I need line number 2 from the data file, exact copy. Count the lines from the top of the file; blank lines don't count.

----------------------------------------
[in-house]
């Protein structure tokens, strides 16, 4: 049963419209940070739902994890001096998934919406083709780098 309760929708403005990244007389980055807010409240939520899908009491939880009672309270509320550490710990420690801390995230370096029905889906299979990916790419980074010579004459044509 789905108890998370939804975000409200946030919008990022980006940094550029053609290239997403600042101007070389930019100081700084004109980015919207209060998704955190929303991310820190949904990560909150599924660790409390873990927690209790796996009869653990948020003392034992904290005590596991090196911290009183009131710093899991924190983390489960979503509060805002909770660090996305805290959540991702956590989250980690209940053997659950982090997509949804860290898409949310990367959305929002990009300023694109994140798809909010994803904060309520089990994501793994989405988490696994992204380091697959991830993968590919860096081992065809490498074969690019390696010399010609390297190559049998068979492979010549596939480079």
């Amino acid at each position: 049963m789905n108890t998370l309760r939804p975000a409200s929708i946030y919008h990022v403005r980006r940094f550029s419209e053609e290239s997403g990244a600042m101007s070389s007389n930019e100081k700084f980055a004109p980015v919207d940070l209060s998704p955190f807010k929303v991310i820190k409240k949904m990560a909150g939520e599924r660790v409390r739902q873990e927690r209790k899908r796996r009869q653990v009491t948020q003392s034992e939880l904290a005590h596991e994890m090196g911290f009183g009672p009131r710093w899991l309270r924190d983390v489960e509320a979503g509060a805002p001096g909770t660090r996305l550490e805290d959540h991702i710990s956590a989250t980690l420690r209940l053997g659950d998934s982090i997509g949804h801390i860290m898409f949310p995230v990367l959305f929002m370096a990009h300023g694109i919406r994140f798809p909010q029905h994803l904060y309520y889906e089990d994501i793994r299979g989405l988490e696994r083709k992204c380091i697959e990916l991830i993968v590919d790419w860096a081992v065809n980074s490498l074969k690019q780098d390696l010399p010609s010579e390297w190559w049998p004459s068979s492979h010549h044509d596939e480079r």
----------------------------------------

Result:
């Protein structure tokens, strides 16, 4: 049963419209940070739902994890001096998934919406083709780098 309760929708403005990244007389980055807010409240939520899908009491939880009672309270509320550490710990420690801390995230370096029905889906299979990916790419980074010579004459044509 789905108890998370939804975000409200946030919008990022980006940094550029053609290239997403600042101007070389930019100081700084004109980015919207209060998704955190929303991310820190949904990560909150599924660790409390873990927690209790796996009869653990948020003392034992904290005590596991090196911290009183009131710093899991924190983390489960979503509060805002909770660090996305805290959540991702956590989250980690209940053997659950982090997509949804860290898409949310990367959305929002990009300023694109994140798809909010994803904060309520089990994501793994989405988490696994992204380091697959991830993968590919860096081992065809490498074969690019390696010399010609390297190559049998068979492979010549596939480079």